Project Leader

Alejandro Gonzalez

Alejandro Gonzalez

Who I am

I was born in Tepic in the Mexican province of Nayarit, close to the Pacific Ocean, and for all my 42 years I have loved the sea. As a child I spent incredible days at the beach, playing with my cousins on the shore, exploring and sometimes getting walloped by the waves. This love for the sea led to my decision to study oceanology, so that I could try to understand the science behind the importance of the ocean to humans, make an improvement, no matter how big or small, to the marine environment, and protect the life force of the sea. For me there is nothing better in life than to contemplate the sun rising and setting over the waves.

Where I work

For the past 13 years my work has been focused on protecting and managing three national parks and supporting multiple efforts to promote the well-being of the communities I have been part of. At the same time I have been involved in developing different projects in these communities, such as tourism, monitoring species and habitats, and building capacity. Currently I am the director of the biggest marine national park in Mexico, Revillagigedo, which is a marine protected area and one of the seven Natural World Heritage sites in the country. The Revillagigedo National Park was created in November 2017 to protect 148,000 square kilometres (57,000 square miles) of ocean around the four islands of the Revillagigedo archipelago: Clarión, Socorro, San Benedicto and Roca Partida. It falls under the direct management of the federal government and under the jurisdiction of the National Commission of Natural Protected Areas and the Secretary of the Navy. The park protects 389 fish species, 16 of which are endemic. The remoteness of the archipelago has assisted the conservation of large concentrations of marine megafauna, including abundant and diverse elasmobranchs. Twenty-eight shark species have been recorded and the islands are an important breeding site for silvertip, whitetip reef and Galápagos sharks, as well as home to one of the largest known aggregations of oceanic manta rays. IUCN Red-listed species such as the whale shark, hawksbill turtle and scalloped hammerhead shark also occur here.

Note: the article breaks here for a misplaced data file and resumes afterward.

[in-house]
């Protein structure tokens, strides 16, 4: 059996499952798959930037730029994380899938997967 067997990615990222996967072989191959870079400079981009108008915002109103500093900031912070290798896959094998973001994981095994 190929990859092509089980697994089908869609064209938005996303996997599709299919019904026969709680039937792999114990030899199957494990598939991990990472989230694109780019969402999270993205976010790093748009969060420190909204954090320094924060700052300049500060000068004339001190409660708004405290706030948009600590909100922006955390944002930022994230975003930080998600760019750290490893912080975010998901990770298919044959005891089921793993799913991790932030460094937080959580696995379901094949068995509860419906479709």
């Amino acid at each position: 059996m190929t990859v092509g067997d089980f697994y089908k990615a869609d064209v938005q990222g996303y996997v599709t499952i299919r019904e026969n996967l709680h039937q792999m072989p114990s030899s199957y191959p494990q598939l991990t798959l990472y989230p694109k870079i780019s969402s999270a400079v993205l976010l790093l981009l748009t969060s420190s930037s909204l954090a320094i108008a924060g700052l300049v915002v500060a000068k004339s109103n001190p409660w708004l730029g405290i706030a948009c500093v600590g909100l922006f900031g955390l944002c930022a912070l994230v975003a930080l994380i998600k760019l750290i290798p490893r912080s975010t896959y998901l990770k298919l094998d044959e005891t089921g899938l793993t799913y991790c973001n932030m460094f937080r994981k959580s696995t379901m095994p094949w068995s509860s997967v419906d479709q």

What I do

Helping to protect Revillagigedo National Park – the largest no-take zone in North America – is challenging and a great responsibility. Each day I try to marshal resources from various institutions to ensure that all the natural processes continue and that the park’s populations of highly mobile species – the tuna, sharks, giant mantas and marine mammals – not only survive, but increase in number. This involves lobbying, ensuring that there is enough personnel, providing scientific and technical data and securing strong collaboration and commitment. I also work to improve the park’s capacity to conduct marine patrols and intercept potentially illegal vessels. An important aspect of this involves forming alliances with communities to prevent any illegal activities inside the park, such as commercial or sport fishing, from impacting our conservation objectives.

My project

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